There are more reasons: Israel is not anxious to push toward a confrontation with the new Egypt, at least not yet, while the Egyptians have so much global support. While I very much doubt that the recent social protests were a big part of the calculation, I’m sure Netanyahu was eager to play to his strengths – hitting the Palestinians – rather than his political weaknesses.
Israel was well aware that it could not launch a military operation into Egyptian territory. That is an act of war. Unsurprisingly, the Netanyahu government also did not take this opportunity to launch a broader attack on Gaza, as was urged by the so-called “moderate opposition party,” Kadima. Bibi much prefers to resort to his usual polemics, smaller-scale strikes and tightening the day-to-day occupation to major operations, which have proven to be full of political pitfalls, as Israel learned most recently in Lebanon and Gaza. He talks tougher, but he’s less inclined to fully unleash the Israel Defense Forces as his predecessor, Ehud Olmert.
Thus, to what I confess was my surprise, Bibi accepted an Egypt-brokered cease-fire with Hamas. How well it will hold remains to be seen. In the wake of these events, and considering the massive changes in the Middle East, Moshe Arens, former Israeli defense minister and Netanyahu’s political mentor of old, urged Israel to refrain from any moves toward compromise and peace:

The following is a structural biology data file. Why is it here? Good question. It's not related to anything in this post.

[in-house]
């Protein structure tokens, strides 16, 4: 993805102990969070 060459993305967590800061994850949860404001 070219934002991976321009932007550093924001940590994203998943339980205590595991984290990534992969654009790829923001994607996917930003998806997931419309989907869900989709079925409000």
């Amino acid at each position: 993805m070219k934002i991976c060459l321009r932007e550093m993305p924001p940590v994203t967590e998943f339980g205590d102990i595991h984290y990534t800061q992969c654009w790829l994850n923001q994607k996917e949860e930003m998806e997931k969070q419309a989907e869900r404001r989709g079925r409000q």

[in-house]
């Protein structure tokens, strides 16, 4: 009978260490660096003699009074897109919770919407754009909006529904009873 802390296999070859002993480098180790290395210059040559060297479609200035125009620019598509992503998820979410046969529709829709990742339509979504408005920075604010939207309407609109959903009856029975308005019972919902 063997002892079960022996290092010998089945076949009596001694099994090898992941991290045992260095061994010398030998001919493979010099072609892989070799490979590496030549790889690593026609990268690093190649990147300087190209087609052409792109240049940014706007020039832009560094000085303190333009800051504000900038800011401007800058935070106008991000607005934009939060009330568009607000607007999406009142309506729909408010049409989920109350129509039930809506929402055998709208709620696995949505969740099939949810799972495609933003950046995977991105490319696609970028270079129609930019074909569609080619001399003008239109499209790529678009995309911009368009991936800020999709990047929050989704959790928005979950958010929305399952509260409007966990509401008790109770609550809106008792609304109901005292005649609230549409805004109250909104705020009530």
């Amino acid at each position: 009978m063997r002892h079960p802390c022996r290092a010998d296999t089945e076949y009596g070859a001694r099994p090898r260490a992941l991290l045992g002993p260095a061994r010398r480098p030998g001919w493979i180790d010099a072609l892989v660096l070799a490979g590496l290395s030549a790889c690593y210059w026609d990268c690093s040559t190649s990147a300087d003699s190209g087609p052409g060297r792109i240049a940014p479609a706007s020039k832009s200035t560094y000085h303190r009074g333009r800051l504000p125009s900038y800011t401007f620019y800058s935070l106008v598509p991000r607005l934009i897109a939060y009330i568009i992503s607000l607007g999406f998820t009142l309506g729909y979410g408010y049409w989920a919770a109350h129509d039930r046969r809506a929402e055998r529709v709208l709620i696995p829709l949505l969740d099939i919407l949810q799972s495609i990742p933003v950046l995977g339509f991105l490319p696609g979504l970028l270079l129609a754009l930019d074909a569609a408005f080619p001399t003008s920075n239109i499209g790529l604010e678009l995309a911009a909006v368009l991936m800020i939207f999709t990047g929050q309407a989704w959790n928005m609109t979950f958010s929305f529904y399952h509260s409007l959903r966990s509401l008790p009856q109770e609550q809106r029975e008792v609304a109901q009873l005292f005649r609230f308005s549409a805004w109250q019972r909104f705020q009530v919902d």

This is not a time to withdraw to the 1949 armistice lines. It is not a time for ‘daring political initiatives.’ It is a time for watching and waiting to see how things are going to turn out. It is a time to think how we are going to assure the security of Israel’s citizens in the southern part of the country from daily rocket attacks, and make sure that those living in the north and the center of the country do not share their fate…It is a time to put away the placards calling for “Peace Now” and “An End to the Occupation.” It may be the time for those demanding “social justice” for the “middle class” to fold their tents.
Arens has it almost perfectly backwards. What we saw happen here was a new Egypt which, while protesters vented their rage by pulling the Israeli flag down from its embassy, kept its cool over the deaths of its security personnel and brokered a cease-fire between Israel and Hamas.
On the other side, we saw Israel react to murder by deciding that Palestinians must pay, whether or not they were responsible. The opposition to this ultra-right-wing government criticized it for not causing far more bloodshed. Israel is not just losing a public relations battle with Arens’ attitude, which clearly prevails in Jerusalem. It is risking losing far more.